Sunday, 20 November 2011 11:10 administrator

It is best known for its Byzantine and Umayyad mosaics, especially a large Byzantine-era mosaic map of The Holy Land. Madaba is located 30 kilometers south-west of the capital Amman. The first mosaics were discovered purely by chance during the building of the new permanent dwellings using squared-up stones from the old monuments. The new inhabitants of Madaba, made conscious of the importance of the mosaics by their priests, made sure that they took care of and preserved all the mosaics that came to light. The Map of Madaba mosaic was discovered in 1896 and the findings were published a year later. This discovery drew the attention of scholars worldwide. It also positively influenced the inhabitants, who shared the contagious passion of F. Giuseppe Manfredi, to whom the rediscovery of most of the city's mosaics are owed. Madaba became known as the "City of Mosaics" in Jordan.



St. George Church:  The Madaba Mosaic Map is an index map of the region, dating from the sixth century CE, preserved in the floor of the Greek Orthodox Basilica of Saint George. With two million pieces of colored stone, the map depicts hills and valleys, villages and towns in Palestine and the Nile Delta. The mosaic contains the earliest extant representation of Byzantine Jerusalem, labeled the "Holy City." The map provides important details as to its 6th century landmarks, with the cardo, or central colonnaded street and the Holy Sepulchre clearly visible. This map is one key in developing scholarly knowledge about the physical layout of Jerusalem after its destruction and rebuilding in 70 CE.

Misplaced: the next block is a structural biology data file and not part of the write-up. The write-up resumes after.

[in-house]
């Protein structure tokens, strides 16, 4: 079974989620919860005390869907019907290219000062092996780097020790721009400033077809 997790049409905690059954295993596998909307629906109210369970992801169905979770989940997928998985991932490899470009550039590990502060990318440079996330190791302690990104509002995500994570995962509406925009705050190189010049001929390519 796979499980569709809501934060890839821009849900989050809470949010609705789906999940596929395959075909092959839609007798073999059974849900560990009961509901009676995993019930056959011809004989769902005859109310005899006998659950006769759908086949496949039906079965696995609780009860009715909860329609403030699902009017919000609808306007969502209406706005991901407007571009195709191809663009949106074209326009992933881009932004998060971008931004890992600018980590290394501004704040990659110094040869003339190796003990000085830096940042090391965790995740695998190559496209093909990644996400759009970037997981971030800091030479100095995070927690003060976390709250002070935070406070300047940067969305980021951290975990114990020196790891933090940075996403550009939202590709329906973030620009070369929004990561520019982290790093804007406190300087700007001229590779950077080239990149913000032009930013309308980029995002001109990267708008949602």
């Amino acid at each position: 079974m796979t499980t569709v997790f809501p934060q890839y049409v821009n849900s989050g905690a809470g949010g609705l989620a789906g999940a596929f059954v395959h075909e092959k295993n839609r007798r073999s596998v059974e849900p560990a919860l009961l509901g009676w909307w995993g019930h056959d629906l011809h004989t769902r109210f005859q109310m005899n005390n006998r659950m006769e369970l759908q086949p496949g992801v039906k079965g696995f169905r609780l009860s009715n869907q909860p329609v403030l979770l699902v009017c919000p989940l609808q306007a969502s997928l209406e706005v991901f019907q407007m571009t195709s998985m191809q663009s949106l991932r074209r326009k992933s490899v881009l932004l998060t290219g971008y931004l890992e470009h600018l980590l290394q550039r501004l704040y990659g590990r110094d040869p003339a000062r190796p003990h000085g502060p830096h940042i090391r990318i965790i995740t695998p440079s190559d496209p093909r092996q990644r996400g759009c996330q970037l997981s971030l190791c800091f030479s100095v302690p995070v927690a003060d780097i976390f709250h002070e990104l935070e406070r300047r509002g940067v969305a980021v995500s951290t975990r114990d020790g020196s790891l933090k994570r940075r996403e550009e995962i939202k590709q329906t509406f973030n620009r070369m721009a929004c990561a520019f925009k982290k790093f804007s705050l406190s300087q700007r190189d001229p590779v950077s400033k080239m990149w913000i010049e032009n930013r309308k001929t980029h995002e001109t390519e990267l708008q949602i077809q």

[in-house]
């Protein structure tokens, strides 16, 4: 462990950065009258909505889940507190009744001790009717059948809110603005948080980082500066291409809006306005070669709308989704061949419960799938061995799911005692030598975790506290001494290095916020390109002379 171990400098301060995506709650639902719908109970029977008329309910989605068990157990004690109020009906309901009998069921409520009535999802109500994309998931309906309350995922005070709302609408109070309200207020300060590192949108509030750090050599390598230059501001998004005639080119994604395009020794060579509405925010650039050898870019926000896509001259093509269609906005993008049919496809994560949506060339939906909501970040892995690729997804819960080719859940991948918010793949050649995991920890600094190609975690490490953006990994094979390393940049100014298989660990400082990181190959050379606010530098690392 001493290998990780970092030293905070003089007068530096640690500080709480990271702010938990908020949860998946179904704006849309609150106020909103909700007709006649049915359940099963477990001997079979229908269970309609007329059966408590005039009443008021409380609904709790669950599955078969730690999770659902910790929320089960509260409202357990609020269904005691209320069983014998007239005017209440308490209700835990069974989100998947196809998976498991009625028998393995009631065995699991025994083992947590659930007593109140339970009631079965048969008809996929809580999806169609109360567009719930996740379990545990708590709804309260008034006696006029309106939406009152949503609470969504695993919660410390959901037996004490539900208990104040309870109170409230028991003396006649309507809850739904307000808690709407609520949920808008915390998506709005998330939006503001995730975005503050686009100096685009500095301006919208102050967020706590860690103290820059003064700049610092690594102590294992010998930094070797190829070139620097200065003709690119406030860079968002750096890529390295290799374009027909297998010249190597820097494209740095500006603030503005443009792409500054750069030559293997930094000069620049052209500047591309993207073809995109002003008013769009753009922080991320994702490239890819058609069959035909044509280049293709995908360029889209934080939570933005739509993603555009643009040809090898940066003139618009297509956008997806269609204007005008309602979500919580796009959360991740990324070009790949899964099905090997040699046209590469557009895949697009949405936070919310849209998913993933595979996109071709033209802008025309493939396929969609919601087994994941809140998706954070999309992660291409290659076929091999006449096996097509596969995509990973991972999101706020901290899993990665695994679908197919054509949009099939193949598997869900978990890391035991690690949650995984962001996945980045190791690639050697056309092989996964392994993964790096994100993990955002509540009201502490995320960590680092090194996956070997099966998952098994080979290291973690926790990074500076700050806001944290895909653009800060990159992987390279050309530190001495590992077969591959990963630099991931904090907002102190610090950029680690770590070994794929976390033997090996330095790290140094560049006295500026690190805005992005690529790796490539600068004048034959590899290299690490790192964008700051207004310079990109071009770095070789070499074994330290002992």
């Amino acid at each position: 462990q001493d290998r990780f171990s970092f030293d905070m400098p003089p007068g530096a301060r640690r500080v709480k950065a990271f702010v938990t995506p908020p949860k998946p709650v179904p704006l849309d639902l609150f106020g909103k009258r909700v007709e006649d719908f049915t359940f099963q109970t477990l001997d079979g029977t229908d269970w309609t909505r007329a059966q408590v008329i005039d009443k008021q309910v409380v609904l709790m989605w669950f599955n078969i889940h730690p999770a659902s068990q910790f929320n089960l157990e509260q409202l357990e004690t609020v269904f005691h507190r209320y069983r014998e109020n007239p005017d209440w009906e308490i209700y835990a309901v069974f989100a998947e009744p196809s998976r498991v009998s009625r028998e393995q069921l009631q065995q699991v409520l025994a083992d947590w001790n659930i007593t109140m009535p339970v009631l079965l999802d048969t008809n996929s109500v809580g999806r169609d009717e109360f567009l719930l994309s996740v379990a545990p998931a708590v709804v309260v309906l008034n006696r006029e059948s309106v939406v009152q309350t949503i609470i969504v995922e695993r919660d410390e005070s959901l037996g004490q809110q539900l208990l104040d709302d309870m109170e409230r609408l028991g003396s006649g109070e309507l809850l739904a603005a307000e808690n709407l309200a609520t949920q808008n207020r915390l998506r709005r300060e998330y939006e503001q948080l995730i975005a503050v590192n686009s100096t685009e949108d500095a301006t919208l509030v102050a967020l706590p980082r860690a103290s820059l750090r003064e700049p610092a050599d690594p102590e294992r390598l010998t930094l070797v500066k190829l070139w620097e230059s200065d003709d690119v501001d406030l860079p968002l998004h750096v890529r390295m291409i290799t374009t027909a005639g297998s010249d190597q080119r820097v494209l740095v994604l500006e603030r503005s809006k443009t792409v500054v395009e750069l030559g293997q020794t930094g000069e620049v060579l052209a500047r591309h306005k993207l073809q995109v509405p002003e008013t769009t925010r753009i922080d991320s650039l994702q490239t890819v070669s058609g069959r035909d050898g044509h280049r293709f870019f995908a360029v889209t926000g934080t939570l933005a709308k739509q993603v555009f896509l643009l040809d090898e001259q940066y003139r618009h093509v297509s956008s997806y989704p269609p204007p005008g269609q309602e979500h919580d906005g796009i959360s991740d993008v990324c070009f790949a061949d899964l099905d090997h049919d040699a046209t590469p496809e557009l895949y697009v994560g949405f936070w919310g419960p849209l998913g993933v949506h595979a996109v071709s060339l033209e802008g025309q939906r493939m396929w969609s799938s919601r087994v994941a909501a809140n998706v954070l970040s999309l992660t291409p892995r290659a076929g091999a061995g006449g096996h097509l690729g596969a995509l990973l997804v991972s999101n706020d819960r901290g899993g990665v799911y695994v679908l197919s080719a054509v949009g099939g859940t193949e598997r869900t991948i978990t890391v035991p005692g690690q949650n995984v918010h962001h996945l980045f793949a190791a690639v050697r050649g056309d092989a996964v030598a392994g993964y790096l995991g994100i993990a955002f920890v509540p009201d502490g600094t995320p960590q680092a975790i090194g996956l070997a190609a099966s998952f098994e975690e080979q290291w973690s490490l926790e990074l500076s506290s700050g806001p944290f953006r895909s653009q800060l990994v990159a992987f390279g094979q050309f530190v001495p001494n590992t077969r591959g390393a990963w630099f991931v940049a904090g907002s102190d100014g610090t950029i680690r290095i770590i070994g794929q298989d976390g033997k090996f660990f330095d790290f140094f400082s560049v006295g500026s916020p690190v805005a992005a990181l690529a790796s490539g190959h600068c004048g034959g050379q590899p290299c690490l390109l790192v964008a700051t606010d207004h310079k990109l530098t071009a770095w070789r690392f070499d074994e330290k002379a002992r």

The Mosaic School: There is no doubt that the opening of the Madaba School of Mosaic, which, together with the Museum and Archaeological Park are in a very advanced stage of completion, is the most important result of the research and scientific, cultural and social commitment of the Studium Biblicum Francescanum in the Madaba region, 60 years from the start of archaeological research at the Moses Memorial on Mount Nebo. This research has meant a renewed interest in byzantine Jordan and the mosaics of the master mosaicists of the school of Madaba.
The archaeological park

The Romans made it a typical provincial town, with colonnaded streets, fine temples and other buildings, large water cisterns and a town wall. The town continued to flourish through the 8th century and beyond. As the date of the mosaic floor in the church is 767 A.D. Traces of the Roman town can be seen in the long stretches of the paved street in Madaba’s Archaeological Park.